The purification schemes not only include the removal of host or target product-derived impurities from VLPs. In special cases, to improve the functional properties of the target VLPs, a disassembly/reassembly stage is necessary. For example, reassembled human papilloma VLPs exhibit enhanced immunoreactivity and stability properties [83].

Characterization of VLPs

It is necessary to emphasize the methods that allow the identification of the VLP during the initial stages of construction. Different VLP properties can be useful for early detection and screening, and the methods partially overlap with those used in the purification. The application of PEG or ammonium sulfate, which have the ability to bind water molecules, until the solubility level of the VLP is exceeded can be used to precipitate high-molecular VLPs and leave the low-molecular impurities in the extract solution [84]. The purity of the precipitate is usually sufficient for simple downstream analysis to identify the VLP structural proteins by SDS/PAGE, agarose gel retardation tests of protein-nucleic acid complexes, which are typically used for VLPs [36, 85], and sucrose gradient and size-exclusion chromatography for demonstrations of the high-molecular state of the VLPs [86]. Alternatively, if the precipitation conditions can disassemble the particles, the VLP-containing extracts can be directly concentrated by ultracentrifugation. If mono- or polyclonal antibodies against corresponding native virus or VLPs are available, additional proofs of the VLP formation can be obtained using ELISA, Western blots [87], and immune diffusion tests as Ouchterlony’s double radial immune diffusion in agarose [38]. An electron microscopy analysis is necessary as a final visual proof of the new synthesized VLPs because above-mentioned indirect tests may identify large, unstructured protein aggregates as VLPs.

After purification, the different properties of the target VLPs have to be tested to demonstrate their accordance with the indented downstream applications. A valuable tool in the analysis of the VLP composition is mass spectrometry, which allows the measurement of the molecular mass of the assembled proteins. This technique has been used to identify proteolytically degraded [27] or post-translationally modified [44] proteins in the VLP structure. In the analysis of the glycosylation pattern of mammalian VLPs, the lectin-based glycan differentiation assay is a useful and rapid method for the identification of structural protein modifications [88]. The structural integrity of the VLPs can also be demonstrated by trypsin treatments in the presence or absence of detergents that are capable of dissociating the VLP-forming subunits [88].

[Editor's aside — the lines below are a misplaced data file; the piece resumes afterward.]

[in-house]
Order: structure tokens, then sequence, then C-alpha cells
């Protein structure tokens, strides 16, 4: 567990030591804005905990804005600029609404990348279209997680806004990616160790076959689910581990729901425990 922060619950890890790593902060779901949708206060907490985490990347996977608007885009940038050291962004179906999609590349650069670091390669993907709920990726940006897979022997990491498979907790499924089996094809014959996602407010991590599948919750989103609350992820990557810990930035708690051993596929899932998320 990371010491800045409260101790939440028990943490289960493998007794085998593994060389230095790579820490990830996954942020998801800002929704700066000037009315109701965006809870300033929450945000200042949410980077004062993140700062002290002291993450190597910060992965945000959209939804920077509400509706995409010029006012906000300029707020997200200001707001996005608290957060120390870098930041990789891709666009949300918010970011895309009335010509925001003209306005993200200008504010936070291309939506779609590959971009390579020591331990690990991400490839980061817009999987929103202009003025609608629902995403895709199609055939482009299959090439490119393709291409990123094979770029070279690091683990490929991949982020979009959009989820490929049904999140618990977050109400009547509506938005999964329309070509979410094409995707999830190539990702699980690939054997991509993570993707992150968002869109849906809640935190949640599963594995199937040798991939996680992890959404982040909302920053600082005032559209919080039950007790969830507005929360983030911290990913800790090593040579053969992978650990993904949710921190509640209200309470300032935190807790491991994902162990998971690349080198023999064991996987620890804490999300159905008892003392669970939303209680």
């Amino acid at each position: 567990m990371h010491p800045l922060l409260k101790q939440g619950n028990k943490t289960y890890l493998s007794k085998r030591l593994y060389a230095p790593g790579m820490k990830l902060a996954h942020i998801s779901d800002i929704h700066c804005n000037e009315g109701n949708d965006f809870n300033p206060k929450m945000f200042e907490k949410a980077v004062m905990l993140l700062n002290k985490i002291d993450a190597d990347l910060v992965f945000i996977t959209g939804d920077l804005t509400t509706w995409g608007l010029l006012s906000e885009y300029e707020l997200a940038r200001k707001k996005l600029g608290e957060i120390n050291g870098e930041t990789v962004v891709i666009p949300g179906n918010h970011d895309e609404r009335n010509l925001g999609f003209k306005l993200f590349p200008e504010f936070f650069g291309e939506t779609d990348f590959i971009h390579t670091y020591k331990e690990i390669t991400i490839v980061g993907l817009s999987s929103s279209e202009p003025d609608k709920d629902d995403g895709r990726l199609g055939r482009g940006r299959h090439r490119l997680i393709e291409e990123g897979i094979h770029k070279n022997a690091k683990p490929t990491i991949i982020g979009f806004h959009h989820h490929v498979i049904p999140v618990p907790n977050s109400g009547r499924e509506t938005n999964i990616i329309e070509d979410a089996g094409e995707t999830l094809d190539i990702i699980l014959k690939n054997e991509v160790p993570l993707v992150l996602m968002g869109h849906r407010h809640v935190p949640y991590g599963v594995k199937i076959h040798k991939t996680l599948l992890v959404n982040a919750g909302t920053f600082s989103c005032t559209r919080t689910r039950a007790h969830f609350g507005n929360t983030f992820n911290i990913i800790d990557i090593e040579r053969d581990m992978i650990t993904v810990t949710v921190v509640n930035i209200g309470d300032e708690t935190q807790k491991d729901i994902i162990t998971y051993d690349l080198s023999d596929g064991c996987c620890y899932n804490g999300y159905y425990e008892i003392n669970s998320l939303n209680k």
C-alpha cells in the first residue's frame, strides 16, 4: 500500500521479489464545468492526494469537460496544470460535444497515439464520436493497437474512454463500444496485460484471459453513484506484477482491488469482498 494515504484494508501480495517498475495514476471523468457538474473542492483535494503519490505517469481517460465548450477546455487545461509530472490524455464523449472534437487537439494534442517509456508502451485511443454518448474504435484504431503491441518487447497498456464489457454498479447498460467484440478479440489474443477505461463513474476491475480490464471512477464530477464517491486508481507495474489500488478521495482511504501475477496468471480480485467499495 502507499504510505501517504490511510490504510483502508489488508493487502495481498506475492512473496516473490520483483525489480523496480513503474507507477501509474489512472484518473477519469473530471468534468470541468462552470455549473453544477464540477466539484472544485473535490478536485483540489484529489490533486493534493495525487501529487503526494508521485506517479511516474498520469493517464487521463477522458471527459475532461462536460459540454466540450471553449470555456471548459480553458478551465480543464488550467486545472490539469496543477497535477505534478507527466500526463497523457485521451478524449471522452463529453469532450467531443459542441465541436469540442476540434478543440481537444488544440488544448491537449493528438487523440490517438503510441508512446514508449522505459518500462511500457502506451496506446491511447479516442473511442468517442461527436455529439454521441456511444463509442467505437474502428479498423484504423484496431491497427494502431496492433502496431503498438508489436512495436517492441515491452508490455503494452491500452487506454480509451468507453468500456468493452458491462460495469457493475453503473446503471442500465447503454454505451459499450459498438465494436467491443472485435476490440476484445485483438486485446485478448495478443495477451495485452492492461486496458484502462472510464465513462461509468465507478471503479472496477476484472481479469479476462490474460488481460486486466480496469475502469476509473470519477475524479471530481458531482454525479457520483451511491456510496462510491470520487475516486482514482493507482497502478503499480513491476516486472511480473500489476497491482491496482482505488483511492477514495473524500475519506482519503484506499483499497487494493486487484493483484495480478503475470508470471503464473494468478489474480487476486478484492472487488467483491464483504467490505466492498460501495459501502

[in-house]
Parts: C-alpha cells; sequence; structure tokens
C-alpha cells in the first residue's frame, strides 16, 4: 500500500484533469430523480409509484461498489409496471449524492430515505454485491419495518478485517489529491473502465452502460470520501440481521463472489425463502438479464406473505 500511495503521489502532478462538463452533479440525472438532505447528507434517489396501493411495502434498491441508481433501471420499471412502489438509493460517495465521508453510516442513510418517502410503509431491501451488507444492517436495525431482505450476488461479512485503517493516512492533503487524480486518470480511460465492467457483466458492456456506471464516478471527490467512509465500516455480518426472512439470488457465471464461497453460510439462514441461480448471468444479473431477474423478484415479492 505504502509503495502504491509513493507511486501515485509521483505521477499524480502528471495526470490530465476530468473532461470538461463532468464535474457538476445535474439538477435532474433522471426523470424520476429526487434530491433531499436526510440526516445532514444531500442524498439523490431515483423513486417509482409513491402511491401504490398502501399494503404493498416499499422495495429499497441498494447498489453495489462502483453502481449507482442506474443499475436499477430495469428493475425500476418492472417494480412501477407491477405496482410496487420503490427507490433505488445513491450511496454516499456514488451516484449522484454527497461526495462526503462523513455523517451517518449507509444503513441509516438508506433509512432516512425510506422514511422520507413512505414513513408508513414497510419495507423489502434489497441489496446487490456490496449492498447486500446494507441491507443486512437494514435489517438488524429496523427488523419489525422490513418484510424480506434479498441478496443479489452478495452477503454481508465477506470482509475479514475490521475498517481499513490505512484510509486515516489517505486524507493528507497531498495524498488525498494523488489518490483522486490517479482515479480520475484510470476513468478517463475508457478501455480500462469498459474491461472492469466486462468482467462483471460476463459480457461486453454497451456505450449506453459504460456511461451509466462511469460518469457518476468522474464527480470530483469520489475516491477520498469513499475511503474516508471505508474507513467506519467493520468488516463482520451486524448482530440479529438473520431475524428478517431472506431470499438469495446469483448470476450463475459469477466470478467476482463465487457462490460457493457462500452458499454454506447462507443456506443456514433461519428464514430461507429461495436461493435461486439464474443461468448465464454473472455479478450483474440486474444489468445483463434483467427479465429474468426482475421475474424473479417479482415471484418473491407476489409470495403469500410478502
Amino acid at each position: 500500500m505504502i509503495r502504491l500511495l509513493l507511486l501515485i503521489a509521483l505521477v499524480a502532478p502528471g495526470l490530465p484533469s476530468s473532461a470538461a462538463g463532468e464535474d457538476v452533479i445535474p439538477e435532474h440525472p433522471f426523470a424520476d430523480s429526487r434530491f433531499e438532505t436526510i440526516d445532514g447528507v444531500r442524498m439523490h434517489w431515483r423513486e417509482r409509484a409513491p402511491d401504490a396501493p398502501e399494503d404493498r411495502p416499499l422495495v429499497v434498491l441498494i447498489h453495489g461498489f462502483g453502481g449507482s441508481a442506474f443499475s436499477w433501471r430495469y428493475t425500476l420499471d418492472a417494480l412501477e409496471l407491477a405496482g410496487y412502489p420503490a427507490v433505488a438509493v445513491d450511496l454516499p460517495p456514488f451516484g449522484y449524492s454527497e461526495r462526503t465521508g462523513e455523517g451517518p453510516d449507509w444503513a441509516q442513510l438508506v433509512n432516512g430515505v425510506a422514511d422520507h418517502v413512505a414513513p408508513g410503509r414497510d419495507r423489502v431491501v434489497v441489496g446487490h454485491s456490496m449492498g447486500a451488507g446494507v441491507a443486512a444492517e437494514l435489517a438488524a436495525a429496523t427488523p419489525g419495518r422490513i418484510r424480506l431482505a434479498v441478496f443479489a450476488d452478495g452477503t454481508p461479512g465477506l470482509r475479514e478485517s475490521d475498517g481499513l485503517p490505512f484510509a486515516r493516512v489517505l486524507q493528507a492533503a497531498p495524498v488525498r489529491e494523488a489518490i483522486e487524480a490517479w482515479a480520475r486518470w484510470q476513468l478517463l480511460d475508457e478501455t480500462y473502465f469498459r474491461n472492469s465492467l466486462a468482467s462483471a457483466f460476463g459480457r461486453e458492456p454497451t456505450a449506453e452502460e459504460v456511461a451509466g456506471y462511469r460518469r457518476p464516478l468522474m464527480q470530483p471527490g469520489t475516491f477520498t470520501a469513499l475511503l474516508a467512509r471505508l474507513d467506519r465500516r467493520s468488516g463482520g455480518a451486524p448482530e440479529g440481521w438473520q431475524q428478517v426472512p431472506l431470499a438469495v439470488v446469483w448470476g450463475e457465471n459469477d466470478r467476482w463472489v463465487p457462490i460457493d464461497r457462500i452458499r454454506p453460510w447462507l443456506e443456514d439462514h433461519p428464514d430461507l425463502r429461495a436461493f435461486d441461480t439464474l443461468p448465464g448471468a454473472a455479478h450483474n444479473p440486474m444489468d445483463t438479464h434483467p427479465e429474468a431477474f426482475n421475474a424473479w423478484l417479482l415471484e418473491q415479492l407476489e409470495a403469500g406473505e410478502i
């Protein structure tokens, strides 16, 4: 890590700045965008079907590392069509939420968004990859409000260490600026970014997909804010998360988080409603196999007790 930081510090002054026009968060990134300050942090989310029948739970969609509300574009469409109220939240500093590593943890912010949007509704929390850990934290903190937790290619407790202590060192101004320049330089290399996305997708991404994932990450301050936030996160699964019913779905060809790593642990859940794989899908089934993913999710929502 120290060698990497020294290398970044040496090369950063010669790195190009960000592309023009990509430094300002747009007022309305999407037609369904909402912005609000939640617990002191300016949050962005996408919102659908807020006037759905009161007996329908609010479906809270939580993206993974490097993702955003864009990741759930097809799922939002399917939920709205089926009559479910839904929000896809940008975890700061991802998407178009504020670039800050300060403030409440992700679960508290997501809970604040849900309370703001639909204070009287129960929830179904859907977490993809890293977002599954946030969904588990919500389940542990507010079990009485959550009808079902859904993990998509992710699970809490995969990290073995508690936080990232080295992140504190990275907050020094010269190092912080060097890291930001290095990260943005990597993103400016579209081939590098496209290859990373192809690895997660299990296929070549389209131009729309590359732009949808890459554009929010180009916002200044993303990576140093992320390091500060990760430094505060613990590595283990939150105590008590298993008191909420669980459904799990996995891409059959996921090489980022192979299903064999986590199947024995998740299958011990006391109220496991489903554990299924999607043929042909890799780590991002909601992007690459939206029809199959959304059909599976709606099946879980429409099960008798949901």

Different VLP physical parameters are significant factors in the development of new identification methods and applications. The VLP concentration measurements can be complicated due to the protein/nucleic acid content of the particles. Nevertheless, simple but accurate concentration measurements based on UV spectra are available for the plant virus BMV and HBcAg VLPs; these are also applicable for other viruses and VLPs [89]. In addition, isoelectric point measurements by capillary isoelectric focusing have been found to be useful in the differentiation of the VLPs from different norovirus genogroups [90].

In complicated cases, immune and electron cryomicroscopy images can provide the necessary proof of the correctness of the constructed VLPs. Immunoelectron microscopy using colloidal gold that is conjugated to the antibodies has been widely used in VLP research and has been found to be necessary for the visualization and localization of antigens on the VLP surface. Electron cryomicroscopy provides images with comparably high resolution and has been used in a number of cases, including bluetongue [91], HIV-1 [92], HCV [93], CHIKV [94], and other VLPs. This method is also useful for the visualization of the displayed foreign peptides on the VLP surface [95]. More detailed information on electron microscopy and additional examples can be found in other review articles [96, 97]. Crystallization and subsequent X-ray structure analysis is usually applied for further resolution characterization of the VLP properties. VLPs are also used in cases in which the corresponding native viruses are not available in preparative amounts and in stepwise virus assembly studies [98101].

Because VLPs are mostly produced for different downstream applications, the stability of the recombinant particles is one of the most significant issues. Another important reason to perform stability experiments is the necessary determination of the conditions that support the disassembly of the particles for subsequent reassembly and packaging of the foreign agents, such as proteins, nucleic acids, and low-molecular mass compounds. To obtain data on their stability, the purified VLPs are incubated in different buffer solutions and/or at elevated temperatures. One of the most popular methods that demonstrates the influence of the incubation conditions on the VLP structure is the above-mentioned native agarose gel analysis, which was used with the plant virus CCMV and the RNA bacteriophages Cb5, MS2, and PRR1 [36, 98, 99]. However, this method is only applicable when the VLPs contain nucleic acids and when the dimensions of the VLP are compatible with agarose gel analysis. For filamentous or empty VLPs, other methods can be appropriate, such as various spectroscopic techniques, which were used with Norwalk VLPs [102], and the detection of the appearance of low-molecular structures through the separation of the samples by ultracentrifugation [27]. In the case of norovirus, the mechanical stability of the corresponding VLPs was tested by atomic force microscopy [103]. For high-throughput analyses, the structural changes in the VLPs at elevated temperatures are monitored in the presence of Sypro-Orange dye using a real-time PCR system and a DNA melting point determination program [27]. In some cases, the results of the stability studies should be corrected by electron microscopy visualizations, as was necessary for the hybrid rod-like VLPs of the bacteriophages GA and fr [104].